PathFinder Information offers a variety of services including social media diagnostics and customized Personal Branding strategies.

Office Challenges: Got Procrastination?

Most of us have good intentions. Most of us know what we need to do each day to be successful in our jobs. Yet most of us, whether intentionally or mindlessly, avoid doing what’s difficult and necessary and focus on what’s fun and easy.

Is this you?

Are you frustrated with self-destructive, time-wasting habits? Then read on for some solid tips and tricks to get back to work in the future, while continuing to procrastinate in the present by reading this article.

To make best use of the following suggestions, consider the well-known urgency/importance chart. This chart is a basic organization/prioritization tool and is widely used.

Screen Shot 2015-03-24 at 10.56.57 AM

 

1) Use the 80/20 Rule to your advantage.

If you’re like most of us, you’re exhaustingly busy all day and rarely have anything to show for your time and energy. A common time organization principle holds that 20% of your effort produces 80% of your results, yet 80% of our time typically goes toward non-vital tasks. If one were to flip this, and spend 80% of their time on tasks that are the most important, then one would become dramatically more successful.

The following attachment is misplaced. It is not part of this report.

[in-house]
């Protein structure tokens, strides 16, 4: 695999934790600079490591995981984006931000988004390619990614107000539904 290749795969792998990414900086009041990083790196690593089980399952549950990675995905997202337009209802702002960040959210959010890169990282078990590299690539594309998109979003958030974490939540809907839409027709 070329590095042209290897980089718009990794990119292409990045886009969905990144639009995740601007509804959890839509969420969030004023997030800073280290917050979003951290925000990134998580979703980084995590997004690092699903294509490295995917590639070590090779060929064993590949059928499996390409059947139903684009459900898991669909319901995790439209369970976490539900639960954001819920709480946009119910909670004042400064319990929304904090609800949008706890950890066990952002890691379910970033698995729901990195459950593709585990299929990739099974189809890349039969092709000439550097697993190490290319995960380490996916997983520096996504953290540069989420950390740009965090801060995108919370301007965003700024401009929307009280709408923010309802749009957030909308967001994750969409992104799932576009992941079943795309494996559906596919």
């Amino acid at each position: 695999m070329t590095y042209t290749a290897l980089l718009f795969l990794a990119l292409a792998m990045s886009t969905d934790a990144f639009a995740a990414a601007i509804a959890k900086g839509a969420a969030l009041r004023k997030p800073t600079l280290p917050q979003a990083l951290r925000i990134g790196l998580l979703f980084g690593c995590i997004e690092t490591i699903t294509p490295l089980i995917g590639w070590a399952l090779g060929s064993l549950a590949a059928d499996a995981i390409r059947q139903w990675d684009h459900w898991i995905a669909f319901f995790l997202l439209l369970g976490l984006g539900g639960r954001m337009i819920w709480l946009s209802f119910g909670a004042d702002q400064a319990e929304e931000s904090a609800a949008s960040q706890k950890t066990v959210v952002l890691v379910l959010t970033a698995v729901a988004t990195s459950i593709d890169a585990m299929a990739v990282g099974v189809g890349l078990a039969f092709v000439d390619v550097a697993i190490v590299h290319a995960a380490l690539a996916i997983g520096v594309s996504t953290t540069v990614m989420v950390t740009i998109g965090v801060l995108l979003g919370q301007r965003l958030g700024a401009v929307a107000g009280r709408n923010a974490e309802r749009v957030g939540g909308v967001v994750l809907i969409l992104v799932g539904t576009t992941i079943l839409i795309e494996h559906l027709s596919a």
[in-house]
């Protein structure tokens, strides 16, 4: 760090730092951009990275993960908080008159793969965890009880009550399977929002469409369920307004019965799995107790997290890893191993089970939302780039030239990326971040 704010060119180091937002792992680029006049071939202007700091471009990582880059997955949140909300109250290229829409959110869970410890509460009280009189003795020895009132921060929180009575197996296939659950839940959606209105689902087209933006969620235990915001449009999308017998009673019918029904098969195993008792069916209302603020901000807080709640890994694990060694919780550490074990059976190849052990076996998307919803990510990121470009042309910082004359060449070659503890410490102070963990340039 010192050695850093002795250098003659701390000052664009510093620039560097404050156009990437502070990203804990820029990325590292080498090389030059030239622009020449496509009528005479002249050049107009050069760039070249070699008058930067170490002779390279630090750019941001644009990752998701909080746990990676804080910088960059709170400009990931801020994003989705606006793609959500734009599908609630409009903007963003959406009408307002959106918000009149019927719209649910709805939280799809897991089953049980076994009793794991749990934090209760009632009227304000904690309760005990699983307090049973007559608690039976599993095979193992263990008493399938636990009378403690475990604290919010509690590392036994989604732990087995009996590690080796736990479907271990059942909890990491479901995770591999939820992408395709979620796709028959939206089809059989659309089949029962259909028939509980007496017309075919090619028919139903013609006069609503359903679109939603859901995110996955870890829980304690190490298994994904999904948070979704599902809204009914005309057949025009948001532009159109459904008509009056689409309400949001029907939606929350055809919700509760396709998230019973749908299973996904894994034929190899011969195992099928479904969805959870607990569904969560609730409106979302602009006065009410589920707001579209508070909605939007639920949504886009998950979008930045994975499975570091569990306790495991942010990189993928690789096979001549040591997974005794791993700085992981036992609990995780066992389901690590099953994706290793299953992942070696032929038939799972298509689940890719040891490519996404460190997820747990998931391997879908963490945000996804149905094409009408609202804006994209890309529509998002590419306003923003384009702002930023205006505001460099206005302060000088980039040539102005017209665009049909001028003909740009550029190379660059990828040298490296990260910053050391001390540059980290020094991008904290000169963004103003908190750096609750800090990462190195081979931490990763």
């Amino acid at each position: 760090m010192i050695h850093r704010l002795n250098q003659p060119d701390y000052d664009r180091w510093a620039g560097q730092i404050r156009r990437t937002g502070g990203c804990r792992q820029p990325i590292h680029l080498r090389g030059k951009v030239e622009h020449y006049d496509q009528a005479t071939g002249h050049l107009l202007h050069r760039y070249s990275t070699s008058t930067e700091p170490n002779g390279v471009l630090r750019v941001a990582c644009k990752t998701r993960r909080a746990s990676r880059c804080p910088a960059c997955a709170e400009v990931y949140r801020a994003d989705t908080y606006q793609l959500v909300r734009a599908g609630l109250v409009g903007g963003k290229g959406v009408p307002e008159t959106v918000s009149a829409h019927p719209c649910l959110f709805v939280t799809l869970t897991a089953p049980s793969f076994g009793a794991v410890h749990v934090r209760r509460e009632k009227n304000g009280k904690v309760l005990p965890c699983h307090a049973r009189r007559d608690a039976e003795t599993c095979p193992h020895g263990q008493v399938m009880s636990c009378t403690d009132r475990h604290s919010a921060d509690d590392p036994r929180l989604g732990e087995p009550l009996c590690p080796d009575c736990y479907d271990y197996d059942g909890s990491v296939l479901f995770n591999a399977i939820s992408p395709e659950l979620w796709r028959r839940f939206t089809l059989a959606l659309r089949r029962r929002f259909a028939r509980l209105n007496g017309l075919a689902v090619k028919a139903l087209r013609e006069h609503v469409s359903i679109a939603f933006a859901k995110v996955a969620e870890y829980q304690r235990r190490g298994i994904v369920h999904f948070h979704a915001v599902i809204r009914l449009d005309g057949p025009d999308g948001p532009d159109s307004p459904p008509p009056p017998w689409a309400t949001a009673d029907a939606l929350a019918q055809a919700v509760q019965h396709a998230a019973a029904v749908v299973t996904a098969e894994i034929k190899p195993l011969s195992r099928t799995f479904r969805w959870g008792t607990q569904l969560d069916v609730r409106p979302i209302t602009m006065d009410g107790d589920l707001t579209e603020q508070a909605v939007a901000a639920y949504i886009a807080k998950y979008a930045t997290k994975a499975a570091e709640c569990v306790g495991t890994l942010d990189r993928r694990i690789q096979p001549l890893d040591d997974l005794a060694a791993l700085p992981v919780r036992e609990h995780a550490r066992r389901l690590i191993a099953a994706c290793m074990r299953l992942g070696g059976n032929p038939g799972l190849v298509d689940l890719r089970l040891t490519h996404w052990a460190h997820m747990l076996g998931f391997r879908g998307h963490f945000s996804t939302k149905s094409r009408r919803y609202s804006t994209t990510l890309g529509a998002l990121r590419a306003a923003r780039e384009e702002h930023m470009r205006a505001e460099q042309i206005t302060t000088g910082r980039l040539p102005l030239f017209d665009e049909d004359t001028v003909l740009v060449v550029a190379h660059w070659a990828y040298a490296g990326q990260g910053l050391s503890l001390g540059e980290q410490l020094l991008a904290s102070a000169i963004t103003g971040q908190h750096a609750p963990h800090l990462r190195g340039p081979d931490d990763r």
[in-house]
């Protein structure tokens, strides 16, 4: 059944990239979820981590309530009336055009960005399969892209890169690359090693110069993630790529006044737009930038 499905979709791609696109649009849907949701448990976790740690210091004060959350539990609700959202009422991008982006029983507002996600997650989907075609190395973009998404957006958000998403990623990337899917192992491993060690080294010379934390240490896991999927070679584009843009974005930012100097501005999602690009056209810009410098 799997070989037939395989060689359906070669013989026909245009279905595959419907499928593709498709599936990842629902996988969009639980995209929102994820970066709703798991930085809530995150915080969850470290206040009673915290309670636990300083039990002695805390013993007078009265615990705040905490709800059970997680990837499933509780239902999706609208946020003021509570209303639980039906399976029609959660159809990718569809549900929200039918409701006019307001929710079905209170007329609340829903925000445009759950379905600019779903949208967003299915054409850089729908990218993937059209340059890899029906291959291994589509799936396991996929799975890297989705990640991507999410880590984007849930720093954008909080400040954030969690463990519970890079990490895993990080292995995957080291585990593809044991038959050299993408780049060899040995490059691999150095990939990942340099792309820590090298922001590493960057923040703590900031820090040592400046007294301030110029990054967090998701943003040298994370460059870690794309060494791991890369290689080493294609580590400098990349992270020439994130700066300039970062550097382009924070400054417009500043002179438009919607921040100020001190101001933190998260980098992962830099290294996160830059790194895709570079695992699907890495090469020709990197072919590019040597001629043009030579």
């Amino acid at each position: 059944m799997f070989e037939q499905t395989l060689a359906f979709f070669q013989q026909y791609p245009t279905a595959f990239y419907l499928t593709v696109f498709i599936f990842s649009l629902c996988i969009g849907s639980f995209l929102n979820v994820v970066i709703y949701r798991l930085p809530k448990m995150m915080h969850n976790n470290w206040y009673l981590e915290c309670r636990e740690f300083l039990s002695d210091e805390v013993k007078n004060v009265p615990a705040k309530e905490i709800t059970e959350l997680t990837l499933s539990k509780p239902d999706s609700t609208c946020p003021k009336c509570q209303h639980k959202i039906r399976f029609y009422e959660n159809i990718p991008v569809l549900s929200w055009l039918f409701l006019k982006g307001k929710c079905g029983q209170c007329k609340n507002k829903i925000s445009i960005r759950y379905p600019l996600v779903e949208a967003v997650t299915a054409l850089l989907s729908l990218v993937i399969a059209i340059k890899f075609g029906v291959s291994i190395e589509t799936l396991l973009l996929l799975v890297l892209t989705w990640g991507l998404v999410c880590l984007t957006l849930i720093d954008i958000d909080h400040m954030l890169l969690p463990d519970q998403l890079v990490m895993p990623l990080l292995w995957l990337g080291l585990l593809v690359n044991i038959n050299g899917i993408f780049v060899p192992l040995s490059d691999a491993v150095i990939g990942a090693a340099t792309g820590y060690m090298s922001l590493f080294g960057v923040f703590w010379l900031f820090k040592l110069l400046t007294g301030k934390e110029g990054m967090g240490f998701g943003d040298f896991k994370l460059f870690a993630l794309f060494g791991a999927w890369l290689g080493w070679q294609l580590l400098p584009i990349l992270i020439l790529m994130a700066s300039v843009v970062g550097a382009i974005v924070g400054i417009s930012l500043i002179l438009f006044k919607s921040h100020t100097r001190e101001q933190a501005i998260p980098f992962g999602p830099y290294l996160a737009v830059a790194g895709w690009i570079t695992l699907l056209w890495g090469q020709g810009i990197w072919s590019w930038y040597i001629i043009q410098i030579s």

2) Pick three things to complete.

Most people are goal-diffused. If you’re like most people, you’ve got a to-do list as long as your forearm and new things get added throughout the day. By the end of the day that to-do list stretches down to the floor, and while many items were “worked on,” none got completed. These uncompleted items get rolled over to the next day’s to-do list. No wonder nothing gets completed; you’re so busy doing everything that nothing gets the attention it deserves.

Stop the madness.

Control your time and your list with the most powerful word: “No.”

Choose three things to complete.

Focus on these tasks exclusively until they are completed.

 

3) Read only 10% of your email, archive the rest.